Yet, we've seen progress: the UN Assistance Mission for Iraq (UNAMI) recently released a human rights report, calling on the Iraqi government to pass the draft Family Protection Law with the requested shelter provision and acknowledging that civil society organizations are already providing the much-needed service without legal recognition.
UNAMI's call adds to a chorus of national and international bodies and institutions pushing for change. But UNAMI can still do more.
In addition, the Security Council's Informal Expert Group on Women, Peace and Security (IEG) and numerous other international bodies have called for the government of Iraq to clarify that Iraqi NGOs may indeed "provide much-needed services to survivors of gender-based violence, including shelter." When Lise Grande and other representatives of UNAMI and the Iraq Country Team briefed Council members in June, they called attention to the UN's pledge to continue "to advocate and support the adoption of the Family Protection Act with provisions to allow NGOs to operate shelters for women and other vulnerable individuals fleeing violence." Ms. Grande recommended that "[i]n the meantime, a government directive providing similar legal coverage for national NGOs and eliminating access barriers, such as the need for a judge order for entry or release into a shelter, is urgent."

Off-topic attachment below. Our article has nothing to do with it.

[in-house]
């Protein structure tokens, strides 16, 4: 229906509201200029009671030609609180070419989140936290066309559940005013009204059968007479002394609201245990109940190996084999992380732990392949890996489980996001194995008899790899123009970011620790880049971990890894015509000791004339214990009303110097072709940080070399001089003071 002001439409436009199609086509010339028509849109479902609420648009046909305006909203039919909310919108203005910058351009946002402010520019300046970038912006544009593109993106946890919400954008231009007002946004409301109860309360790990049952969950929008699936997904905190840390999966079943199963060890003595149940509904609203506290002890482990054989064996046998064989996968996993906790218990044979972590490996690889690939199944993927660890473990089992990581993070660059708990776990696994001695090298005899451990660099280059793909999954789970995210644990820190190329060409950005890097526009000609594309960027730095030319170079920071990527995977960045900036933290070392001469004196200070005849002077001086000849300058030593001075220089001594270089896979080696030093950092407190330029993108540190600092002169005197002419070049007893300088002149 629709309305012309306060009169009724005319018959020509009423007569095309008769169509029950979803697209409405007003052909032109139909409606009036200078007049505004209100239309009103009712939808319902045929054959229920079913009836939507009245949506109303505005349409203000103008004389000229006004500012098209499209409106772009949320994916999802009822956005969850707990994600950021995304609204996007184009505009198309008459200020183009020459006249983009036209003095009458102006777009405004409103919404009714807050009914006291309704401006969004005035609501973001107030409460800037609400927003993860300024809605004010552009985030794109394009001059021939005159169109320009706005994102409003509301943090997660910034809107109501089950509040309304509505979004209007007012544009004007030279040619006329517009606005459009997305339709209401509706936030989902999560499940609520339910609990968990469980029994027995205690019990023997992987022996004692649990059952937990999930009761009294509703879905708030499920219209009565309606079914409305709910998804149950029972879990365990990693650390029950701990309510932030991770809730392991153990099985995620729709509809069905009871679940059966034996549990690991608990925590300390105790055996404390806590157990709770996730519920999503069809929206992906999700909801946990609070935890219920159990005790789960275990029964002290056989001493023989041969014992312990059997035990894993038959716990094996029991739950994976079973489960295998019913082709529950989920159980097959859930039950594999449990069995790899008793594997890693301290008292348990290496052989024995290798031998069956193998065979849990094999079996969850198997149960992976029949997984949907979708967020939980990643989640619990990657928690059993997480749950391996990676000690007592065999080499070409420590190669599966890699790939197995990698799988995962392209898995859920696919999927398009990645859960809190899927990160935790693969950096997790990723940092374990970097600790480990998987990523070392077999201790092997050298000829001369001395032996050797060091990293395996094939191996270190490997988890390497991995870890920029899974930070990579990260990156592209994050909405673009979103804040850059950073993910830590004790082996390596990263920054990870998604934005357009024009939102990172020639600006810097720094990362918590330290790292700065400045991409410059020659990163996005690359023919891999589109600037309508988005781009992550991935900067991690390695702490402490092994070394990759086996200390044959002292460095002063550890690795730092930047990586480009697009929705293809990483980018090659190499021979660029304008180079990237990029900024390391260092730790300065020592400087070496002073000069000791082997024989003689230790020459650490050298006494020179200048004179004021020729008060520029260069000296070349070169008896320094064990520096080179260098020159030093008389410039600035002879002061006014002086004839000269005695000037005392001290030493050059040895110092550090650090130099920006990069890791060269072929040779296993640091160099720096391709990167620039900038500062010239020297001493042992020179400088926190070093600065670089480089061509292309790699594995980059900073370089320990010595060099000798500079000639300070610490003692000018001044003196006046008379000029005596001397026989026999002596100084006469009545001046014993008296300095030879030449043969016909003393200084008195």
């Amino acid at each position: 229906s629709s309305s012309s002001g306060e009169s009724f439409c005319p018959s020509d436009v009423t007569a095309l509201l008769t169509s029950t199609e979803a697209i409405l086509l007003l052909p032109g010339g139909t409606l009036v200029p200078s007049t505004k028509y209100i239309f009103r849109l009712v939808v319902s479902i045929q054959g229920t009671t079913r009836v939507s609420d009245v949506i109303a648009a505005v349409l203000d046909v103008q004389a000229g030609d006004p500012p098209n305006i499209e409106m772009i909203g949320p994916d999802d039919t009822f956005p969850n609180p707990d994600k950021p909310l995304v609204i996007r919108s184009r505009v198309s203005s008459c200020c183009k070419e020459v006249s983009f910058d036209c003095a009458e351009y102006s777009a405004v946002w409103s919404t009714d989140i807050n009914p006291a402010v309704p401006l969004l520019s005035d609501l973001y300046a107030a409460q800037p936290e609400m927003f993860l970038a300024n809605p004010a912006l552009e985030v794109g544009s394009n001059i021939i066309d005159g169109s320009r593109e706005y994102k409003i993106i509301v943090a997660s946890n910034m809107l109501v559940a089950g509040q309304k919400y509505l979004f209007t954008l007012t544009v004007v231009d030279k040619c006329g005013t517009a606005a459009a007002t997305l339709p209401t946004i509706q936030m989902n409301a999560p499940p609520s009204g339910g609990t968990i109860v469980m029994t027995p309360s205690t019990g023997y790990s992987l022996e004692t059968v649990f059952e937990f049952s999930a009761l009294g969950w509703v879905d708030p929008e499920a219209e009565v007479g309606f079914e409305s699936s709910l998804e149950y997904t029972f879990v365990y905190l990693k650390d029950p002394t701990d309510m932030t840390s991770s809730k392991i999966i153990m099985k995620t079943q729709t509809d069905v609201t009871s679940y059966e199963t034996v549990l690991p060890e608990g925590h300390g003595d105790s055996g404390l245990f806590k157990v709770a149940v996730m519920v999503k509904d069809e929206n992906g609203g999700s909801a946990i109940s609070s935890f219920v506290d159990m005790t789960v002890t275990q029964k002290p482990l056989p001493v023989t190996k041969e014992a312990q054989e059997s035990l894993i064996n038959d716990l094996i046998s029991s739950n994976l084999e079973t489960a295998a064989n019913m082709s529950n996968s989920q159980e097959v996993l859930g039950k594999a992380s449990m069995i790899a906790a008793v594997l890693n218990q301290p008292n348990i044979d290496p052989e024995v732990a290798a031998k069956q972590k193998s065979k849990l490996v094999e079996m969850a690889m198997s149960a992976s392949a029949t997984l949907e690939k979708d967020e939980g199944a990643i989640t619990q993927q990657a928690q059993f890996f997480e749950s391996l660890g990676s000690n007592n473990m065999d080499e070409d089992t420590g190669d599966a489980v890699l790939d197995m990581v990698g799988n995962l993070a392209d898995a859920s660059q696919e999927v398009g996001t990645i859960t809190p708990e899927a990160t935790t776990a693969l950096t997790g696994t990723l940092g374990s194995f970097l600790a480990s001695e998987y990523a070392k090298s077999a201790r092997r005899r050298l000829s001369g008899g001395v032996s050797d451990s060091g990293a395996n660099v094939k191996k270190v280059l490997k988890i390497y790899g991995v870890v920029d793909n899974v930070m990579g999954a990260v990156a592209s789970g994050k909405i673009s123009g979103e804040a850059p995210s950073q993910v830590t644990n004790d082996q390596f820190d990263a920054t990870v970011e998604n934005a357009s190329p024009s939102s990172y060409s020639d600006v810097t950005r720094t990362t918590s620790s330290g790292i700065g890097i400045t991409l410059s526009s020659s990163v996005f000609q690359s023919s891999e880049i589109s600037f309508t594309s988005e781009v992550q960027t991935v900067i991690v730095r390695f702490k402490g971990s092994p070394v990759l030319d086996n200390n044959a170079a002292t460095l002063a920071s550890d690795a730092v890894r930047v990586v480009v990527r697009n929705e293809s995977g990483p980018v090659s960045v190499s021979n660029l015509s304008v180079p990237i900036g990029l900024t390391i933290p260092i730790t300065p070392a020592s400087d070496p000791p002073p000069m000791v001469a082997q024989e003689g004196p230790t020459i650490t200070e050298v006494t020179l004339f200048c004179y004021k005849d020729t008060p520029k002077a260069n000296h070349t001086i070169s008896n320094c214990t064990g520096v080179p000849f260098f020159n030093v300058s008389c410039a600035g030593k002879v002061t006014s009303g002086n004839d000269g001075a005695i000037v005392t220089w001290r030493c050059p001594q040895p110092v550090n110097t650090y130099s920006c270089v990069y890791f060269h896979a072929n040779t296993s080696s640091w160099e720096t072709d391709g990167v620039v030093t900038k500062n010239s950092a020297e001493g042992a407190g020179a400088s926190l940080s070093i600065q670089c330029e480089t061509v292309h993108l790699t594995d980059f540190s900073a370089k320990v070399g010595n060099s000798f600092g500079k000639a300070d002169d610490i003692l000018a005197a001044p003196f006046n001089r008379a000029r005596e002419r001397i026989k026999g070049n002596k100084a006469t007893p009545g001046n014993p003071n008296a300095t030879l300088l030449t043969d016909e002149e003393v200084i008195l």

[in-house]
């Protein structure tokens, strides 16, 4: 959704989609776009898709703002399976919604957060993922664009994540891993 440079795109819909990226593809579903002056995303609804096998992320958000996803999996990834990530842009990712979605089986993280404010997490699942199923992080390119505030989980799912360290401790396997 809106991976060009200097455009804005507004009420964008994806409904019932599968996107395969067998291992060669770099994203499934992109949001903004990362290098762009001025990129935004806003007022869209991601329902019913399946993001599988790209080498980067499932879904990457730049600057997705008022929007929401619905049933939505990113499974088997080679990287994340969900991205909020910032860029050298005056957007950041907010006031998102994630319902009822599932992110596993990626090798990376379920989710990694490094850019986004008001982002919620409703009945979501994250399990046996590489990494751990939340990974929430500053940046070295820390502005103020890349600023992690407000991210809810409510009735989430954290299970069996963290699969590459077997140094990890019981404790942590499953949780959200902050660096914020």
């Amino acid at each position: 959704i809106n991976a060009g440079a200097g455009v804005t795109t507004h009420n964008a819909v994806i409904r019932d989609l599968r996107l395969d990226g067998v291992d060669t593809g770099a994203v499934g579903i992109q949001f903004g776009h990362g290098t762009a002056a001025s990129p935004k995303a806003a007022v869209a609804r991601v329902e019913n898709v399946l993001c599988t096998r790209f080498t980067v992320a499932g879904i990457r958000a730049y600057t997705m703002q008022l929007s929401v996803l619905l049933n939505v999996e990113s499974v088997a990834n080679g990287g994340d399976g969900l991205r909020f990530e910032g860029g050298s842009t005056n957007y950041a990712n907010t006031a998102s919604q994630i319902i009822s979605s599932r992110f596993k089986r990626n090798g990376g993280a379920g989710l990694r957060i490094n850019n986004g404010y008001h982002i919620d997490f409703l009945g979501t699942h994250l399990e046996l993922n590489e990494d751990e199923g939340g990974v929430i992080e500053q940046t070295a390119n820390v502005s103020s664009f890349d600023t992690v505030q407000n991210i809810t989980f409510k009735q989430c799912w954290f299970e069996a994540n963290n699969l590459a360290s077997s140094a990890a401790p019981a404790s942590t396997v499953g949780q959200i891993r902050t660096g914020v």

UNAMI's call adds to a chorus of national and international bodies and institutions pushing for change. But UNAMI can still do more. They should issue a call for the government to issue an immediate directive protecting such shelters.
Recognition by UNAMI and these international bodies of the importance of allowing NGO-run shelters to protect survivors of gender-based violence is only the first step towards saving women's lives in Iraq. While advocates on the ground and in the international arena continue to push the Iraqi government to pass the Family Protection Law, in the immediate term, UNAMI should support the call of Iraqi civil society organizations like OWFI and urge the government of Iraq to issue a directive providing legal coverage for Iraqi NGOs to operate shelters.